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I’ve been keeping a secret from y’all and I just can’t live with it anymore. I have a miracle stain remover recipe that has time and again proven to work on some of the most stubborn stains. Plus, find out why we don’t need dryer sheets anymore!

miracle stain remover

Miracle Stain Remover and a Healthier Alternative to Dryer Sheets

Recently, Pretty Handsome Guy came back from a business trip with a stained button-down shirt. It had wing sauce on it AND it had been allowed to settle for a few days AND he hadn’t pre-soaked it or used any stain remover. (Have I not taught him anything?! Sigh.) I thought for sure the shirt was a goner. But, I decided to put my miracle stain remover recipe to the test. Low and behold after 24 hours of soaking in the concoction, the stain was magically gone! No scrubbing, it was simply gone. Can I apply for a magic wand now?

I can’t lay claim to the recipe. I found it on our local “Mommy” message board back when I was a new mom. But, this recipe has worked on more stains than I can count.


I mixed up a batch today to try on one of my son’s shirts that got blueberry jelly on it. My mom tried to wash it to get the stain out, but it was still there after laundering. Normally once a stain goes through the dryer it is set in. But, that didn’t deter the me from trying my Miracle Stain Remover. Sit back and learn young Jedis (we watched Star Wars last week, so it is on my brain.)

Miracle Stain Remover…

Ingredients:

(I’ve included affiliate links for your convenience. I earn a small percentage from a purchase using these links. There is no additional cost to you. You can read more about affiliate links here.)

Fill your basin with warm water then add the Oxi-clean, Clorox 2, and powdered Dish Detergent. Give it a swirl and mix until the powders dissolve and bubbles form.

Place the stained garment into the mixture, being sure the stain is submerged. After two hours you can take a peek! My stain was gone.

For tougher stains, let it soak overnight. Remove the clothing to behold the miracle! Normally I will throw the garment into the wash, but you could simply rinse and dry it.

And, this formula is also safe for colors as well!

Laundry Detergent…

In the spirit of sharing, I also have this recipe for Making Your Own Laundry Detergent for only $1.25 per year! I mean, have you seen the price of laundry detergent lately?! 200 oz. for “gulp” $35! Whereas the recipe I made yielded 250 oz. for….are you ready for this…$0.61! This is a 97% saving on detergent by making your own.

And the best news is that it is safe for HE washers. You only need 1/4 cup per load. Click Here to Get the Recipe for Making Your Own Laundry Detergent for $1.25 per year!

Drying clothes…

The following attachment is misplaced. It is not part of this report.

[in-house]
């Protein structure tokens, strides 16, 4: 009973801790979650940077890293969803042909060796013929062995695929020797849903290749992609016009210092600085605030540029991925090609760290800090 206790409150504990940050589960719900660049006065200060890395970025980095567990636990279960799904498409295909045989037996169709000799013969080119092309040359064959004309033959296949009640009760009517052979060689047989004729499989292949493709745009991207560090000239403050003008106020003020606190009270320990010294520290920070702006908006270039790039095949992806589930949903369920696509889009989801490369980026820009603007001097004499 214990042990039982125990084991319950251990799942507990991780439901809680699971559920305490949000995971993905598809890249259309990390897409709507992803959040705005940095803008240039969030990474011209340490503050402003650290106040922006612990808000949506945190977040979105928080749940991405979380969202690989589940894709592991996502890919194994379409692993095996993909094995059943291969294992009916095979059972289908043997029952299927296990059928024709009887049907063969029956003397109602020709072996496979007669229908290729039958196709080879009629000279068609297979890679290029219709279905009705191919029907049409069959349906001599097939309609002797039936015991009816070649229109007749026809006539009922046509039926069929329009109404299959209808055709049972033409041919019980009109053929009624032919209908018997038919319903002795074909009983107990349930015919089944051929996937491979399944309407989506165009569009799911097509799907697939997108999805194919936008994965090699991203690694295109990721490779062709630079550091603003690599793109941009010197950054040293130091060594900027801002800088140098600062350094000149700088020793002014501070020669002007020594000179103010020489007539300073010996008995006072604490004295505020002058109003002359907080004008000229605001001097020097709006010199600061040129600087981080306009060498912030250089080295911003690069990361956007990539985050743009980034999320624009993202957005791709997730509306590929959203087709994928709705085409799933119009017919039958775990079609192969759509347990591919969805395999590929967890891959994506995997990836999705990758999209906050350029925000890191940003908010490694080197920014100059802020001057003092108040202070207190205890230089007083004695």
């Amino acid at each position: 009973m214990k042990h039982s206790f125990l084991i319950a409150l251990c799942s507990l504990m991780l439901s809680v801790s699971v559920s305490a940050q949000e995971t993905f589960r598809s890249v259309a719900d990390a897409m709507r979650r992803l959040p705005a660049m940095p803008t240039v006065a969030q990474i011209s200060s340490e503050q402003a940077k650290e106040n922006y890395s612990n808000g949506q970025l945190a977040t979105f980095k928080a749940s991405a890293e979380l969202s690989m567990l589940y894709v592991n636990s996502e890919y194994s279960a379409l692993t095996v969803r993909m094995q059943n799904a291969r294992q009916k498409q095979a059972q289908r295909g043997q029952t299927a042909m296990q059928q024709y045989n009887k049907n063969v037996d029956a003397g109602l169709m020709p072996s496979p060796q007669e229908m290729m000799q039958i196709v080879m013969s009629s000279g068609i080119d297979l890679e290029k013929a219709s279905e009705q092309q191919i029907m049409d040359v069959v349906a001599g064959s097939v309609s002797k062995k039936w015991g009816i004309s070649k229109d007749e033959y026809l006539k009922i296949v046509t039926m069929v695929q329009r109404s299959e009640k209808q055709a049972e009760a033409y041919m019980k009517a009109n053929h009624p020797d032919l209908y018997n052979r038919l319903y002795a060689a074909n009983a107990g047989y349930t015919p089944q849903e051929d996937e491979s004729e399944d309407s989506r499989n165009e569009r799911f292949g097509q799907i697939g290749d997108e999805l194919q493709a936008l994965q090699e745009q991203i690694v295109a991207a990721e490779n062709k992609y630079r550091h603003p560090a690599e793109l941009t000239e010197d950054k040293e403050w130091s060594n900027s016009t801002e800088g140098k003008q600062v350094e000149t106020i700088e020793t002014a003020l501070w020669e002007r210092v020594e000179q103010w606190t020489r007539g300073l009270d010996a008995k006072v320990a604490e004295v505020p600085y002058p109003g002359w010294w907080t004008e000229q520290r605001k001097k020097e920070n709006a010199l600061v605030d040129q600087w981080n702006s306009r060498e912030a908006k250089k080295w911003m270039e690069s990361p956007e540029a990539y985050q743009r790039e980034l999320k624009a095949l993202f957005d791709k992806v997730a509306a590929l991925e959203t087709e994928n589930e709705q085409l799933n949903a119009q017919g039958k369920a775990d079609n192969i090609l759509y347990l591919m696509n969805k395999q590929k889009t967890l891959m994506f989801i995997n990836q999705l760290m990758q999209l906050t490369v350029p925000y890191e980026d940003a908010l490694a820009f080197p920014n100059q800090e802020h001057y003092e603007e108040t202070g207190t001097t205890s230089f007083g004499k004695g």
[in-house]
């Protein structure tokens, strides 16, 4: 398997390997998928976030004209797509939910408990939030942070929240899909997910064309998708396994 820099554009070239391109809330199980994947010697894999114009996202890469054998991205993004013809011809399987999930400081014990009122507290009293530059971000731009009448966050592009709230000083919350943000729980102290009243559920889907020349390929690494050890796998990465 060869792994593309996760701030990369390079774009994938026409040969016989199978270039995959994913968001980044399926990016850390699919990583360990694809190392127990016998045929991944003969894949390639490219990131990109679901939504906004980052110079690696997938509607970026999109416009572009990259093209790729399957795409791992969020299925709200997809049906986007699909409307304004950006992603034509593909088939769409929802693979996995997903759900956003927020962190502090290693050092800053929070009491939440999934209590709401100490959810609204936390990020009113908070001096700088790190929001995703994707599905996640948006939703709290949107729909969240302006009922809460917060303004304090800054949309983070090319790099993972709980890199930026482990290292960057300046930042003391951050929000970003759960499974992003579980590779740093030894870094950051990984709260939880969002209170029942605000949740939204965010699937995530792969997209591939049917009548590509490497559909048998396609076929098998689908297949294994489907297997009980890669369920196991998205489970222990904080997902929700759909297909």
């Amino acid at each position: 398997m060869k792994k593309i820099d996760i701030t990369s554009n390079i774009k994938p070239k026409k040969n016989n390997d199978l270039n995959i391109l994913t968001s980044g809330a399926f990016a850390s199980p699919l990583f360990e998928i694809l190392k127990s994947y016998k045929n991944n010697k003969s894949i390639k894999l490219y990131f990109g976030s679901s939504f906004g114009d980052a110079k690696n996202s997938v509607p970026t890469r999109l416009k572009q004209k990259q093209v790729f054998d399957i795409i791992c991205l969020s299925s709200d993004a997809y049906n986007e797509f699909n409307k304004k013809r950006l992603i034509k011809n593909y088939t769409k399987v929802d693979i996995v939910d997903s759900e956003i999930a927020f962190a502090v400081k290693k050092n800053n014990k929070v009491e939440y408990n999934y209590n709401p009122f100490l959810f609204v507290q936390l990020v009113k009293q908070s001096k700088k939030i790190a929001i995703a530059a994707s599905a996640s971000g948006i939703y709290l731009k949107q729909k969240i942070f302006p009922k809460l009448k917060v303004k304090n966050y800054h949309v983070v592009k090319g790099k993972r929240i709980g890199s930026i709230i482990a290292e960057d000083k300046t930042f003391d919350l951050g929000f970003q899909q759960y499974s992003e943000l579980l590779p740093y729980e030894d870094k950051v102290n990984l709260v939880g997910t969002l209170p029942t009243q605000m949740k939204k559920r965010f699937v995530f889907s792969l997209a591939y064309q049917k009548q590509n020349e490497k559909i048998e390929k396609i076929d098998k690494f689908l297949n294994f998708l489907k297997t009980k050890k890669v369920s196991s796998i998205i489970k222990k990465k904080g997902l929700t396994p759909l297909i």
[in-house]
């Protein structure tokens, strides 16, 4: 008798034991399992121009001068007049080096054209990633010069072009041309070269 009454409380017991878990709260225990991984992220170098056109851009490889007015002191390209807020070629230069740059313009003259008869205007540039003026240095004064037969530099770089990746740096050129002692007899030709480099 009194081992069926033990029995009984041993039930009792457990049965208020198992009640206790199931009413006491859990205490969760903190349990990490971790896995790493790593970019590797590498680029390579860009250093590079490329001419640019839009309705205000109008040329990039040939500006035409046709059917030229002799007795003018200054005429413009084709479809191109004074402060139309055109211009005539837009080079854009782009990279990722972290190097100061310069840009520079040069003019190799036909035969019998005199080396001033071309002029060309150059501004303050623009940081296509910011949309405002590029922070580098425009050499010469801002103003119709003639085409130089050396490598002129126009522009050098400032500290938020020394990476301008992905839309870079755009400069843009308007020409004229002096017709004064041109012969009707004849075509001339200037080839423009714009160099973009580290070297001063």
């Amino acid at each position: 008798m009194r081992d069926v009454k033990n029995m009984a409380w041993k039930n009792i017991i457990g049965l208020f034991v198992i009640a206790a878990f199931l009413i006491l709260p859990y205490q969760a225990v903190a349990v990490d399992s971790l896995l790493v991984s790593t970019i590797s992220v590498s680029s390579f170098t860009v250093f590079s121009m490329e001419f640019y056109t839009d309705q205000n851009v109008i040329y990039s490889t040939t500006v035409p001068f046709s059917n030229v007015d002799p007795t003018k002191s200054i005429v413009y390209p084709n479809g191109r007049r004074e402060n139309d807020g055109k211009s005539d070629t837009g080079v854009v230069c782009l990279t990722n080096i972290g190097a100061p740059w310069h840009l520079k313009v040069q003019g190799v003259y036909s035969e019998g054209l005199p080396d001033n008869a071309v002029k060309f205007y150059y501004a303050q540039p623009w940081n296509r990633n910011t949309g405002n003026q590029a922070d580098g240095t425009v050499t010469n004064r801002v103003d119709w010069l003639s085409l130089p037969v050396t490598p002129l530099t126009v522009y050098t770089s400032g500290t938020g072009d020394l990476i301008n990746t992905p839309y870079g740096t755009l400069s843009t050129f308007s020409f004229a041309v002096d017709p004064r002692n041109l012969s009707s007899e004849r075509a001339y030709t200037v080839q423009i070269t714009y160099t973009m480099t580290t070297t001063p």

And since I’m talking laundry today, this post wouldn’t be complete without mentioning my secret weapon for drying clothes.

I use two of them! They may look like medieval torture devices or rabid animals, but these little hedgehog dryer balls have completely kicked our fabric softener sheets to the curb! I haven’t used dryer sheets in over 9 years now! At first I was concerned about static (the bane of my hair’s existence), but then a friend told me that you can eliminate static by not letting your clothes over dry. Simply shut off the dryer when your clothes are about 95% dry. Don’t let the dryer run and run and run until the clothes are piping hot and there isn’t a spot of dampness on them. Instead, let the moisture sensor (if you have one) do its job and it should shut off right before the clothes are dry. The waistbands in jeans or sweatpants may feel slightly damp, but everything else feels dry. And most importantly, pull out fleece, polyester, or synthetic clothes about halfway through the cycle.

The dryer balls (you should use two) work together to punch, separate, fluff, and dry your clothes. They also help keep wrinkles to a minimum, but I’m not afraid of a few wrinkles (see my no iron solution to wrinkles post.) The Dryer Balls cost less than $10, but the cost savings of not using dryer sheets is definitely worth it. Plus, you don’t have to stress about the chemicals that are in dryer sheets. These little wonder balls (I can’t believe I just typed that) last for a long time, but it’s good to have three in case one hedgehog loses a nose (it can happen.) I have been using mine for over nine years. They start to get darker on the nubs from dye in your clothing, but it doesn’t transfer and it doesn’t hurt their effectiveness.

I hope you found these laundry tips helpful. Please share with a friend!
miracle stain remover
124 replies
  1. Leen
    Leen says: